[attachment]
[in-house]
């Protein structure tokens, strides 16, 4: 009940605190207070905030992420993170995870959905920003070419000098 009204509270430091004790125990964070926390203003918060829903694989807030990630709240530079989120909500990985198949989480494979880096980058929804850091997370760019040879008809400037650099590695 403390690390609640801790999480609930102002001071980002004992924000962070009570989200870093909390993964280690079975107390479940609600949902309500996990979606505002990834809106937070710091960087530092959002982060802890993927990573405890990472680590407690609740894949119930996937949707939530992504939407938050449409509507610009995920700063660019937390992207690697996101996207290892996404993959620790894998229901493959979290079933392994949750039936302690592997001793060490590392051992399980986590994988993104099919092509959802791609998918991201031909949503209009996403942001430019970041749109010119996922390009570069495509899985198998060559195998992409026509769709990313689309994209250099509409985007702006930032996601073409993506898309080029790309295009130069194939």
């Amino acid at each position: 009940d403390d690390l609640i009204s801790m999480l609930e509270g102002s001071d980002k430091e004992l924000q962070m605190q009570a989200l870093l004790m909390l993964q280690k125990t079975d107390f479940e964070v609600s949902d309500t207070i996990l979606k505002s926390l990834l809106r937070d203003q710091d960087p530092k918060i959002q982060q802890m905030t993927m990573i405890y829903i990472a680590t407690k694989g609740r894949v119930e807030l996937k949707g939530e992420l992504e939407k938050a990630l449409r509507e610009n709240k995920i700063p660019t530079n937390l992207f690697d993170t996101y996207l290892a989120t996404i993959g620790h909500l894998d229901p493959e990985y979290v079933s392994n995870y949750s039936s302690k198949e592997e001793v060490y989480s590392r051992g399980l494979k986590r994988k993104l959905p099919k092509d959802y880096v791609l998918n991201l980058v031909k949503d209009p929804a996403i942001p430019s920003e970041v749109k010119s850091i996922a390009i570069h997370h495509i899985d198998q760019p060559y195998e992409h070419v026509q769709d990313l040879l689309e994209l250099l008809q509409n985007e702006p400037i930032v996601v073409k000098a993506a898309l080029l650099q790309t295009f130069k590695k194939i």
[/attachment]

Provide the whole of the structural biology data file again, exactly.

[in-house]
């Protein structure tokens, strides 16, 4: 009940605190207070905030992420993170995870959905920003070419000098 009204509270430091004790125990964070926390203003918060829903694989807030990630709240530079989120909500990985198949989480494979880096980058929804850091997370760019040879008809400037650099590695 403390690390609640801790999480609930102002001071980002004992924000962070009570989200870093909390993964280690079975107390479940609600949902309500996990979606505002990834809106937070710091960087530092959002982060802890993927990573405890990472680590407690609740894949119930996937949707939530992504939407938050449409509507610009995920700063660019937390992207690697996101996207290892996404993959620790894998229901493959979290079933392994949750039936302690592997001793060490590392051992399980986590994988993104099919092509959802791609998918991201031909949503209009996403942001430019970041749109010119996922390009570069495509899985198998060559195998992409026509769709990313689309994209250099509409985007702006930032996601073409993506898309080029790309295009130069194939």
């Amino acid at each position: 009940d403390d690390l609640i009204s801790m999480l609930e509270g102002s001071d980002k430091e004992l924000q962070m605190q009570a989200l870093l004790m909390l993964q280690k125990t079975d107390f479940e964070v609600s949902d309500t207070i996990l979606k505002s926390l990834l809106r937070d203003q710091d960087p530092k918060i959002q982060q802890m905030t993927m990573i405890y829903i990472a680590t407690k694989g609740r894949v119930e807030l996937k949707g939530e992420l992504e939407k938050a990630l449409r509507e610009n709240k995920i700063p660019t530079n937390l992207f690697d993170t996101y996207l290892a989120t996404i993959g620790h909500l894998d229901p493959e990985y979290v079933s392994n995870y949750s039936s302690k198949e592997e001793v060490y989480s590392r051992g399980l494979k986590r994988k993104l959905p099919k092509d959802y880096v791609l998918n991201l980058v031909k949503d209009p929804a996403i942001p430019s920003e970041v749109k010119s850091i996922a390009i570069h997370h495509i899985d198998q760019p060559y195998e992409h070419v026509q769709d990313l040879l689309e994209l250099l008809q509409n985007e702006p400037i930032v996601v073409k000098a993506a898309l080029l650099q790309t295009f130069k590695k194939i």